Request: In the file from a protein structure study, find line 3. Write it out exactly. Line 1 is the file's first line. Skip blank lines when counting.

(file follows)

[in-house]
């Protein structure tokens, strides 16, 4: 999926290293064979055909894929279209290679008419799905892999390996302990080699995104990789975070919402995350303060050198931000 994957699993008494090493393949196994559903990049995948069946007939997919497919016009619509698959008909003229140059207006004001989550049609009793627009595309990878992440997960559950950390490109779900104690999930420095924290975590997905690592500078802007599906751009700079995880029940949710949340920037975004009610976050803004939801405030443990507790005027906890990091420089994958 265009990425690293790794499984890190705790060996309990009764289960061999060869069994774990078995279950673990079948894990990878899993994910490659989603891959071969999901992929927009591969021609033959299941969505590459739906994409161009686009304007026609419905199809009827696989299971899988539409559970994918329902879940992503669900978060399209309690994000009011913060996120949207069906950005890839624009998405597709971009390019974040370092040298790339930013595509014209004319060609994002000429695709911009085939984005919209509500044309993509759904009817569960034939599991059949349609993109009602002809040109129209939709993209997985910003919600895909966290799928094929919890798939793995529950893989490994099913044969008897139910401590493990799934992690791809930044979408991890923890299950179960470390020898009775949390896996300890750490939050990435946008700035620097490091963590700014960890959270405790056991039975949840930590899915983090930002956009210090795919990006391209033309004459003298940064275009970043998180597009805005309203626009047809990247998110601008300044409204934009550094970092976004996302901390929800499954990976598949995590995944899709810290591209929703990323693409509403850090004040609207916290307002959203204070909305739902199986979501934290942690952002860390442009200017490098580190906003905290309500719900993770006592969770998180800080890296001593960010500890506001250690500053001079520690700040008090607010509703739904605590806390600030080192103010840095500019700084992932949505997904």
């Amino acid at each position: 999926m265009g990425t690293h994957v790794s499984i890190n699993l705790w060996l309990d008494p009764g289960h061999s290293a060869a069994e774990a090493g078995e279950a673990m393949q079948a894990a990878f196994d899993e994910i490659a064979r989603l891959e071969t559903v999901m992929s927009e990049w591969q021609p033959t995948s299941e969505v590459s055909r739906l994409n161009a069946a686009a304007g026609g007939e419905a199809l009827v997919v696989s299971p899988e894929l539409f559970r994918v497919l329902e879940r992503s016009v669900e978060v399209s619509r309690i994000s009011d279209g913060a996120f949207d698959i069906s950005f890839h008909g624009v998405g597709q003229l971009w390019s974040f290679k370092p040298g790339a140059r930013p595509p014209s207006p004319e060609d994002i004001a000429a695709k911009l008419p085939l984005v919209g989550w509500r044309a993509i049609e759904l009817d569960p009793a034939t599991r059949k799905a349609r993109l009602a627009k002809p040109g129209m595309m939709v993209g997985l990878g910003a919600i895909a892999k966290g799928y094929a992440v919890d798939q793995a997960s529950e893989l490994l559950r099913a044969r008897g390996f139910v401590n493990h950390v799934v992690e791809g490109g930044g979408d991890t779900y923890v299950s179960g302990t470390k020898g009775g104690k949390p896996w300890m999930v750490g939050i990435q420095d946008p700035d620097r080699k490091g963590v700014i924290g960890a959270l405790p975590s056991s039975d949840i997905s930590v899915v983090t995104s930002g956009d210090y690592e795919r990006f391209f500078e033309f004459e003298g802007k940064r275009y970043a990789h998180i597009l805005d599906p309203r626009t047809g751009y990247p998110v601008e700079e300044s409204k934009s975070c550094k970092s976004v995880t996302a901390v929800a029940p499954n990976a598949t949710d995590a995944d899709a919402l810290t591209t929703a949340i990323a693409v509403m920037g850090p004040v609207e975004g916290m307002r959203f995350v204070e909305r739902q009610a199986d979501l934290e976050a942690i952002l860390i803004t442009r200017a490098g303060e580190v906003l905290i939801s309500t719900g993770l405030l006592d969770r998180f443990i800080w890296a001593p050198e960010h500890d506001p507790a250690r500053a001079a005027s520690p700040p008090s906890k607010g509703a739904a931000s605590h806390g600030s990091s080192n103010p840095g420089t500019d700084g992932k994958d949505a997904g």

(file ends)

């Amino acid at each position: 999926m265009g990425t690293h994957v790794s499984i890190n699993l705790w060996l309990d008494p009764g289960h061999s290293a060869a069994e774990a090493g078995e279950a673990m393949q079948a894990a990878f196994d899993e994910i490659a064979r989603l891959e071969t559903v999901m992929s927009e990049w591969q021609p033959t995948s299941e969505v590459s055909r739906l994409n161009a069946a686009a304007g026609g007939e419905a199809l009827v997919v696989s299971p899988e894929l539409f559970r994918v497919l329902e879940r992503s016009v669900e978060v399209s619509r309690i994000s009011d279209g913060a996120f949207d698959i069906s950005f890839h008909g624009v998405g597709q003229l971009w390019s974040f290679k370092p040298g790339a140059r930013p595509p014209s207006p004319e060609d994002i004001a000429a695709k911009l008419p085939l984005v919209g989550w509500r044309a993509i049609e759904l009817d569960p009793a034939t599991r059949k799905a349609r993109l009602a627009k002809p040109g129209m595309m939709v993209g997985l990878g910003a919600i895909a892999k966290g799928y094929a992440v919890d798939q793995a997960s529950e893989l490994l559950r099913a044969r008897g390996f139910v401590n493990h950390v799934v992690e791809g490109g930044g979408d991890t779900y923890v299950s179960g302990t470390k020898g009775g104690k949390p896996w300890m999930v750490g939050i990435q420095d946008p700035d620097r080699k490091g963590v700014i924290g960890a959270l405790p975590s056991s039975d949840i997905s930590v899915v983090t995104s930002g956009d210090y690592e795919r990006f391209f500078e033309f004459e003298g802007k940064r275009y970043a990789h998180i597009l805005d599906p309203r626009t047809g751009y990247p998110v601008e700079e300044s409204k934009s975070c550094k970092s976004v995880t996302a901390v929800a029940p499954n990976a598949t949710d995590a995944d899709a919402l810290t591209t929703a949340i990323a693409v509403m920037g850090p004040v609207e975004g916290m307002r959203f995350v204070e909305r739902q009610a199986d979501l934290e976050a942690i952002l860390i803004t442009r200017a490098g303060e580190v906003l905290i939801s309500t719900g993770l405030l006592d969770r998180f443990i800080w890296a001593p050198e960010h500890d506001p507790a250690r500053a001079a005027s520690p700040p008090s906890k607010g509703a739904a931000s605590h806390g600030s990091s080192n103010p840095g420089t500019d700084g992932k994958d949505a997904g």